When Republican political strategists contemplate the demographic transformation of the electorate, they tend to focus on Latino voters. Yet recent trends among African American voters have also contributed to GOP woes. As Jamelle Bouie observes, John McCain and Mitt Romney fared very poorly among black voters, large numbers of whom are concentrated in politically competitive states (Florida, North Carolina, Virginia, and Ohio). In 2012, 93 percent of black voters backed Barack Obama, a slight decline from the 95 percent that had supported him in 2008. In contrast, John Kerry secured the support of 88 percent of African American voters in 2004 against 11 percent for George W. Bush. Bouie suggests that even a relatively a modest increase in black support for a Republican presidential candidate — to 2004 levels — would yield significant dividends. And so he suggests that a renewed GOP push for black voters might be a better use of scarce resources than a push for Latinos voters. This makes a great deal of sense. One possibility is that the sharp increase in turnout among African Americans, who went from 11 percent of the electorate in 2004 to 13 percent in 2008 and 2012, might not persist in 2016 and 2020, thus reducing the salience of the black vote. My suspicion, however, is that black turnout levels will remain relatively high.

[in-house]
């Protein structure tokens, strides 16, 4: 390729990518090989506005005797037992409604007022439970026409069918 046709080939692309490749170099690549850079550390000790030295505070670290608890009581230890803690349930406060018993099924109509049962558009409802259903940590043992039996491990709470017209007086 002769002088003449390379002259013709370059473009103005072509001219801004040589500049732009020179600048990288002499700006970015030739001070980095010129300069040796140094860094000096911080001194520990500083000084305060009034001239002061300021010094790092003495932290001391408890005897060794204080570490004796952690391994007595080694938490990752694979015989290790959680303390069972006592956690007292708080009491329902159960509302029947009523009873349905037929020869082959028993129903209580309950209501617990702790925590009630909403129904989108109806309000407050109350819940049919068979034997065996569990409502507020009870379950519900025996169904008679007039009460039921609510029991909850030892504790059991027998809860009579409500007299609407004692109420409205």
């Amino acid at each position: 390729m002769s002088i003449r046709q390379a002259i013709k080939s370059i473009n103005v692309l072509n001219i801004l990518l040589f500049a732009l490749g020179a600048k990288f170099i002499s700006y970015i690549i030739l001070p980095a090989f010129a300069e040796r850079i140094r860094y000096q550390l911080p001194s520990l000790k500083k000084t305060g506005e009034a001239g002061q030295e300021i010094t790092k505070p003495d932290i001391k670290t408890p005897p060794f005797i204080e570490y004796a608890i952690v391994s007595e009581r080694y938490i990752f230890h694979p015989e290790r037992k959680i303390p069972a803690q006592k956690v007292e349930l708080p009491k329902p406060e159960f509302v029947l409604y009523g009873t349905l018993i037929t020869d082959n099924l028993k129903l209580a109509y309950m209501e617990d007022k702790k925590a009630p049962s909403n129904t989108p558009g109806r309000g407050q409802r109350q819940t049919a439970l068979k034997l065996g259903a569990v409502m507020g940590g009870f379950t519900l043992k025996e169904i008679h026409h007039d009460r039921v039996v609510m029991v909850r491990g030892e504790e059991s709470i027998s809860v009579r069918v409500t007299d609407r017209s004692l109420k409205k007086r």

So when Republican primary voters vet the next round of GOP presidential contenders, they ought to give at least some thought to whether the candidate in question might appeal to black voters. Mitch Daniels, the former governor of Indiana and current president of Purdue University, fared relatively well among black voters in 2004 and 2008, having won 13 percent of the black vote the first time around and 20 percent the second. And 2008 was an election with Barack Obama at the top of the ticket. It is a safe bet, however, that Daniels won’t run in 2016. Of the various Republicans currently being discussed as 2016 presidential candidates, Gov. Chris Christie of New Jersey is perhaps best positioned to woo black voters. A recent Quinnipiac survey found that while Christie’s statewide approval rating was 59 percent, he had a 65 percent approval rating among white voters and a 31 percent approval rating among black voters. Though one assumes that some share of the voters who express approval of Christie’s job performance won’t back his bid for reelection, it is at least possible that he could fare as well among black voters in his state in 2013 as Daniels did in 2012. The national black electorate is obviously very different from the New Jersey black electorate. But Christie has made a concerted effort to take about issues of particular interest to the African American voters, including the quality of public education in high-poverty neighborhoods and criminal justice reform. And his willingness to distance himself from congressional Republicans might also prove appealing to black voters, or rather it make him less unappealing.